Molecules at Home
Detective needed: molecules wanted! Chemical substances are hiding in plain sight in our houses: can you help us find them?
To complete this task, you will need to fill in an identikit for them, by using our database of crystal structures, called the Cambridge Structural Database (CSD).
From the crystal structures you will learn about our “runaway” molecules and this will help you find where they might be hiding! You can also find this activity on the Festival Zine at page 30.
Get your detective hat ready and let’s find some molecules!
What Do You Need?
- A phone with a QR scanner or a computer, tablet or phone so you can click on the web links.
- Print out of the three “Wanted” posters known as identikits that you can find on this page or if you don’t have a print out then a piece of paper to reproduce them.
- Pen or pencil and if you have them coloured pencils to draw the different coloured atoms.
Health and Safety
The activities on this page are carried out at your own risk and children should be supervised by an adult. Please read these health and safety guidelines to reduce risks.
- Children should not be left unsupervised with any small items that could be harmful to ingest.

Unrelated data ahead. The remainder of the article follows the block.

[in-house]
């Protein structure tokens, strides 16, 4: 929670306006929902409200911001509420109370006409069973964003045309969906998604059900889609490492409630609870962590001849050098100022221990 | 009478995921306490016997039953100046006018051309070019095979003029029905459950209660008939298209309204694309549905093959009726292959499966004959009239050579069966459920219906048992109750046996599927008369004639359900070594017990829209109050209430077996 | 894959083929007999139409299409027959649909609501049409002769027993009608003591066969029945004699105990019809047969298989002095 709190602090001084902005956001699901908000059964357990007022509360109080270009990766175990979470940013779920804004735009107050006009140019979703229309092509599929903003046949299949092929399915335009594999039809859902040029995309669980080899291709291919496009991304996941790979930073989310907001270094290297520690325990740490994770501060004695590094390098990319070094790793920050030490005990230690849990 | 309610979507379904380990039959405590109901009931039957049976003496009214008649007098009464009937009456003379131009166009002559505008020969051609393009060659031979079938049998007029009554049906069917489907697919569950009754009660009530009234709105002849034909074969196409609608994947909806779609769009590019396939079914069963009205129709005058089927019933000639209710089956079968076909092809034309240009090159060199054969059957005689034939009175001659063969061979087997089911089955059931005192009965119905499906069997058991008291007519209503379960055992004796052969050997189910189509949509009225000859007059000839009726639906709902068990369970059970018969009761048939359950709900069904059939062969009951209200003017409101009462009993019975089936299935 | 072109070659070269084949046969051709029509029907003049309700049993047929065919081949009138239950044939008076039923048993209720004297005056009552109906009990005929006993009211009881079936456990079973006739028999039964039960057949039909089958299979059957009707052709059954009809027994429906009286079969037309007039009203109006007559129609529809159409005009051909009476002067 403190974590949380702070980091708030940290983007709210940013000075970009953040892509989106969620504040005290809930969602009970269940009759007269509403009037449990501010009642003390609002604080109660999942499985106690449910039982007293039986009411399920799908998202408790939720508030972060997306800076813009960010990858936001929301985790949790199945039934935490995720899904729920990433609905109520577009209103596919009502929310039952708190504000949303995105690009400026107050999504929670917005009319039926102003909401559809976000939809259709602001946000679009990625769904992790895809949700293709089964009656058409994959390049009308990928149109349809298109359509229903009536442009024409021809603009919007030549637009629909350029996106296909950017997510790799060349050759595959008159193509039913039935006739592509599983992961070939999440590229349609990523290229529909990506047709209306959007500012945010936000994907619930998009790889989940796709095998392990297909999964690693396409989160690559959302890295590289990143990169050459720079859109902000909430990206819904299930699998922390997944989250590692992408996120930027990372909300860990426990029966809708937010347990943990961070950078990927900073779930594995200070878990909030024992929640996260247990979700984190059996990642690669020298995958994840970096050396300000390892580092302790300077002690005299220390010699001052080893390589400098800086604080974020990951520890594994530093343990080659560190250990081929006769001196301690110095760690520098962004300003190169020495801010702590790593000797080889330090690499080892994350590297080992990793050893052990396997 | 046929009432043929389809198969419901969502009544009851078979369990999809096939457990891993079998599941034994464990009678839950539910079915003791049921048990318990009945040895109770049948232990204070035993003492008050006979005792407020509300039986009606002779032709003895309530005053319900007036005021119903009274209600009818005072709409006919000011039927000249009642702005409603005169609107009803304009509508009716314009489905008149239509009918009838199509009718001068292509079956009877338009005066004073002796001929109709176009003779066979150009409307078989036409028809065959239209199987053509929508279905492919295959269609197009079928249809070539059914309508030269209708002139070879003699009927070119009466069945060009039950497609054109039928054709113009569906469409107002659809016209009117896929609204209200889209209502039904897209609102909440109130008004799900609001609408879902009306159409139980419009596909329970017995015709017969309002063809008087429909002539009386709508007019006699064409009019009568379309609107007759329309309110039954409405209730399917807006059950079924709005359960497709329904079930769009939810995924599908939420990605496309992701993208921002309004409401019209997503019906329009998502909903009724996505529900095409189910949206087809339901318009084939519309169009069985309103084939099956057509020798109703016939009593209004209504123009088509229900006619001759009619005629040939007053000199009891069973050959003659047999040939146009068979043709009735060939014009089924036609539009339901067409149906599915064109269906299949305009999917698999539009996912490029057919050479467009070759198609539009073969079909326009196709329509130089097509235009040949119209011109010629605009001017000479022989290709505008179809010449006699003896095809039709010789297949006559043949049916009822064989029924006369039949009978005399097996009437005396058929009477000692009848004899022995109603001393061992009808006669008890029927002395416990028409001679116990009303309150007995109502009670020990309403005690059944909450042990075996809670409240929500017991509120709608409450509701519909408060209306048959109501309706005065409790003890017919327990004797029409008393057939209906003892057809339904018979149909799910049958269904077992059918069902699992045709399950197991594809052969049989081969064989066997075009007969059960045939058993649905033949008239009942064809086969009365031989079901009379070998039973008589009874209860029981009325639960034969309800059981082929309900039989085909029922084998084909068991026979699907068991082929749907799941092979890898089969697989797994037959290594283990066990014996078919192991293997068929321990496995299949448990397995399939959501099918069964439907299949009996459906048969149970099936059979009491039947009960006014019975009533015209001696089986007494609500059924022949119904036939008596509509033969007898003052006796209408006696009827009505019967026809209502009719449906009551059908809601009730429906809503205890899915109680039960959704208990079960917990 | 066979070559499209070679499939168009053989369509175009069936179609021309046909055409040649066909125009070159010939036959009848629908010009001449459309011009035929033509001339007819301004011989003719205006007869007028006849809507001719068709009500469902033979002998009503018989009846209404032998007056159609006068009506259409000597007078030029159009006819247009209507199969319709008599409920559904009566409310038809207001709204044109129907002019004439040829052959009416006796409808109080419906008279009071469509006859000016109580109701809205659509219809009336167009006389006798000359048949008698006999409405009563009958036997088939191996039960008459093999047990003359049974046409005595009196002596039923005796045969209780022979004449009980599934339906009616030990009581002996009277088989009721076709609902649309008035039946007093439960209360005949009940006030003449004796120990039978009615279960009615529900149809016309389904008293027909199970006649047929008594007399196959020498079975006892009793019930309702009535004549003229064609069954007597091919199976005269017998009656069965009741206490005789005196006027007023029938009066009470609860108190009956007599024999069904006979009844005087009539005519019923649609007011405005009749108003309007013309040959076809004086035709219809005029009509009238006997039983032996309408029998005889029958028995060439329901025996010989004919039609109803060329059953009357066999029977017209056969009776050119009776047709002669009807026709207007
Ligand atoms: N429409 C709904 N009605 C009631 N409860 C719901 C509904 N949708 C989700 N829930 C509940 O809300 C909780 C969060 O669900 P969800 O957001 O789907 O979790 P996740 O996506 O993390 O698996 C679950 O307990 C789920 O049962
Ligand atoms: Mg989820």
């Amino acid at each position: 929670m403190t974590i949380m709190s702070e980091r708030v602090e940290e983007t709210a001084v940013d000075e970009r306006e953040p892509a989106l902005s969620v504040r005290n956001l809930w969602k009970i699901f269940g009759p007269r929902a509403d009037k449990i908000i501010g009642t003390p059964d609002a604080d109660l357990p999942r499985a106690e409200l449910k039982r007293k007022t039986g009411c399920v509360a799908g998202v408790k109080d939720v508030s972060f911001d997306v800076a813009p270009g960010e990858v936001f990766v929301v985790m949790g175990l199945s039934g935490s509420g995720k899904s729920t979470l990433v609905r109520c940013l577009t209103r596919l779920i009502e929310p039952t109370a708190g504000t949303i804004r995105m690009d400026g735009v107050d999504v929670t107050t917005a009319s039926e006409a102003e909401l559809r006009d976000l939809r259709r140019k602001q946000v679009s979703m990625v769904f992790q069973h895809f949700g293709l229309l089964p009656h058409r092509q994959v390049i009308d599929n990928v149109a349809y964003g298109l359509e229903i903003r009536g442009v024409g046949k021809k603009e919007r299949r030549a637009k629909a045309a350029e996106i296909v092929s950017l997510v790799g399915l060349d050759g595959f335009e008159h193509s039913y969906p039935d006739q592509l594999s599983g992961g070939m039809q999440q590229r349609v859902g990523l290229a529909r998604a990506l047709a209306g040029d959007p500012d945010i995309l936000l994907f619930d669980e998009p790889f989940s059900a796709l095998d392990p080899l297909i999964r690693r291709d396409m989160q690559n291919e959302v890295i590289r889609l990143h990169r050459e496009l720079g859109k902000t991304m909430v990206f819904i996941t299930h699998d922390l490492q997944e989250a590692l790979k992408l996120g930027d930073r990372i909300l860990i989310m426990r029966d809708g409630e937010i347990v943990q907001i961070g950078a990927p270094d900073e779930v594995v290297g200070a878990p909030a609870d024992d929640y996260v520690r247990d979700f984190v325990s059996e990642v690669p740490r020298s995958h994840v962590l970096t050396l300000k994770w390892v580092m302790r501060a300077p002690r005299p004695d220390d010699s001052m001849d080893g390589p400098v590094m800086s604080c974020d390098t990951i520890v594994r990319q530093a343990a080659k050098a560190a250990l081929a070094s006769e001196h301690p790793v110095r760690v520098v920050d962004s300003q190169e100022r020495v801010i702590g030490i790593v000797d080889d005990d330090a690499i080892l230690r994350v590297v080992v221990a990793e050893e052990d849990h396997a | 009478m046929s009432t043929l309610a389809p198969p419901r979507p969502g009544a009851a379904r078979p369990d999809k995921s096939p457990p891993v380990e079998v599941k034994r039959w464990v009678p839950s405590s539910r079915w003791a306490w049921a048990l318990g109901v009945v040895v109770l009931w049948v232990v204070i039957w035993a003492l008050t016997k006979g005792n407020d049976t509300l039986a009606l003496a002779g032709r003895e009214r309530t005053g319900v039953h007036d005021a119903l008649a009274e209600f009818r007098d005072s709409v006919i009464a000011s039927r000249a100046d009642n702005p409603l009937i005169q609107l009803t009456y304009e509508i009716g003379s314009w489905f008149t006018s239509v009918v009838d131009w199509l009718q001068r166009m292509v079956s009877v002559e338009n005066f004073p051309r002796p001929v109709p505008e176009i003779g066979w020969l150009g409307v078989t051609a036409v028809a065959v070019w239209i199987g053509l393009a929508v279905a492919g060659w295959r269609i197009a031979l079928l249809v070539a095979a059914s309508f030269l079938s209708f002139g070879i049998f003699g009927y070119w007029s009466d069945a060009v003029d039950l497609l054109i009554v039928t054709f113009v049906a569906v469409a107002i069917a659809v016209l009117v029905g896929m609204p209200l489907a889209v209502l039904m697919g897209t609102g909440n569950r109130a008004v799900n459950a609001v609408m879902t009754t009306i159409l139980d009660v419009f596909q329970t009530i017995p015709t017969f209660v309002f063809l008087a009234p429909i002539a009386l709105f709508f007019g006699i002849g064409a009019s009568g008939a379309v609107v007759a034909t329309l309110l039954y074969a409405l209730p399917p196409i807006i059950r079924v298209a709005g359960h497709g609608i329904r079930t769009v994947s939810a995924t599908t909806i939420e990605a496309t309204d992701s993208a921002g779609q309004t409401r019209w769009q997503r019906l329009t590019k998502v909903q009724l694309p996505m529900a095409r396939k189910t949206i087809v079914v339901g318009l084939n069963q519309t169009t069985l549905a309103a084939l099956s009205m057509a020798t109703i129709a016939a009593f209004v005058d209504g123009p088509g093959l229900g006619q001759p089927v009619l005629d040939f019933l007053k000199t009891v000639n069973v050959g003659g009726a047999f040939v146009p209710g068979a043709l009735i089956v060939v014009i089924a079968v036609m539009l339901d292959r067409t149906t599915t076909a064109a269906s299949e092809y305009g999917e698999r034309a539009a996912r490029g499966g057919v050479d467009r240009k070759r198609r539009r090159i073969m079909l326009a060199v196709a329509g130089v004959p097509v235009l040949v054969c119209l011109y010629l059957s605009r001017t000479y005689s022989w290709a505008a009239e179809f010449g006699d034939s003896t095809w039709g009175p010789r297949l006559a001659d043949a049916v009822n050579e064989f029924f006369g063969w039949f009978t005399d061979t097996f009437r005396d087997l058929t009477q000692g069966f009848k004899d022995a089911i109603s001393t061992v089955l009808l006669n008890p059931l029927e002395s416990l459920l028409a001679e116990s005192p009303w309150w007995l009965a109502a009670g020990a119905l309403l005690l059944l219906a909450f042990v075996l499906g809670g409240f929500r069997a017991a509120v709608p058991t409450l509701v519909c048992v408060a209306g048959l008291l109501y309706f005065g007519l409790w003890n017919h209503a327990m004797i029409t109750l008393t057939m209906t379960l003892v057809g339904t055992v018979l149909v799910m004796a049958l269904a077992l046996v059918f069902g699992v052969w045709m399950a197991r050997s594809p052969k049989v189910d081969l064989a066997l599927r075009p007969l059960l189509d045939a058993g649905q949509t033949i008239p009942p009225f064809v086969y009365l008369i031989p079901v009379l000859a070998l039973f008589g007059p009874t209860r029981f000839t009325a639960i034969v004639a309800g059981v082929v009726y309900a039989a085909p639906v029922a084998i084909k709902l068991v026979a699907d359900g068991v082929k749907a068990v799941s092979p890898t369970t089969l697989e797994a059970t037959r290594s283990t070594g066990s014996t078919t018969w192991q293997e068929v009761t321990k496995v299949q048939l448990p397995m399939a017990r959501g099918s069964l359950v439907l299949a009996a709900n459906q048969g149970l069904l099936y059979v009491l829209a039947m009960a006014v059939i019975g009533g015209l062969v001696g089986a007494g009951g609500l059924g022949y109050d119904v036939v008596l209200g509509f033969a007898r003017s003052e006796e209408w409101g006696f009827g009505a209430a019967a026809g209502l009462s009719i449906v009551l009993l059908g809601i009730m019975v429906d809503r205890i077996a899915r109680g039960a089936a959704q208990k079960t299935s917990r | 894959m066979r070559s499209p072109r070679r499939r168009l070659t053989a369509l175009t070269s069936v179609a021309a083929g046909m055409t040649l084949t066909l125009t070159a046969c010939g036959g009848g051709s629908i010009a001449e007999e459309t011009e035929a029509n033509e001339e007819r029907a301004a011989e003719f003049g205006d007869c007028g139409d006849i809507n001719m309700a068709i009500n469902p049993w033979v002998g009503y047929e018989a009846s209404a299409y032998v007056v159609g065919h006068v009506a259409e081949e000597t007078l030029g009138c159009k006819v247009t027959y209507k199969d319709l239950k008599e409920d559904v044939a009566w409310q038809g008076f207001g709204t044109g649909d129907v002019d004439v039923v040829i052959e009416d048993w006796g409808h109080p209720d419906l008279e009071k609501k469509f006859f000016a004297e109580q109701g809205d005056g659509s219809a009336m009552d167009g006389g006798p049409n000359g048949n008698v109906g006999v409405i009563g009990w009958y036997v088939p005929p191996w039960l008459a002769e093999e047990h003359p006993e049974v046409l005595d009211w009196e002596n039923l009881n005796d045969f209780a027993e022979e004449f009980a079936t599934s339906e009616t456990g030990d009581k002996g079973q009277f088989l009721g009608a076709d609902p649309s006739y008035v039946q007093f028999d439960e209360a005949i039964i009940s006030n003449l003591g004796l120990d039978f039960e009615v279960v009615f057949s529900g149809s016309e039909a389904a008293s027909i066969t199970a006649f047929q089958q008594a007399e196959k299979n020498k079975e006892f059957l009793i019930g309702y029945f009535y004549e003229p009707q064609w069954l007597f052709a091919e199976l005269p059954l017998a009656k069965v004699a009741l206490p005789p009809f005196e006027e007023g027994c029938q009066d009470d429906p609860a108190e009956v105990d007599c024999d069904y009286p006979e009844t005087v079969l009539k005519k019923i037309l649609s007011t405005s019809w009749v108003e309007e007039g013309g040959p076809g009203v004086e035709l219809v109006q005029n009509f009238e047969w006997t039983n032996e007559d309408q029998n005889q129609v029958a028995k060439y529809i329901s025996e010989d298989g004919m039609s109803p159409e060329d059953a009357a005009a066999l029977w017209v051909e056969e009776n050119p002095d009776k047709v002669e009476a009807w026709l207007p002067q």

- Any access to the internet from minors should be done under adult supervision.
- If you print and cut out the indentikits please be aware of potential cuts from scissors or papers.
- To start your search of the wanted molecules, ask an adult to click the link or scan a QR code on the “Wanted” poster with a phone. This will bring you to our database, the CSD, where you can find information about the chemical structure.
- Now, to fill in the “Wanted” poster, known as an identikit, you need to find the common name of the substance, and then draw the molecule that you can see. In the database we use grey for carbon atoms, red for oxygens and white for hydrogens.
- Where can you find the molecule in your home? Use the information from the CSD to help you fill in where the runaway molecule was last seen (write or draw it). Hint: the images below provide some clues.
- Repeat the search for each of the chemicals by clicking on the links or scanning the QR codes, filling in the identikit for each.
Once you find all the molecules:
- What do they have in common?
- What differences do you observe?
- Did you notice that there are only three different elements (C, H, O)?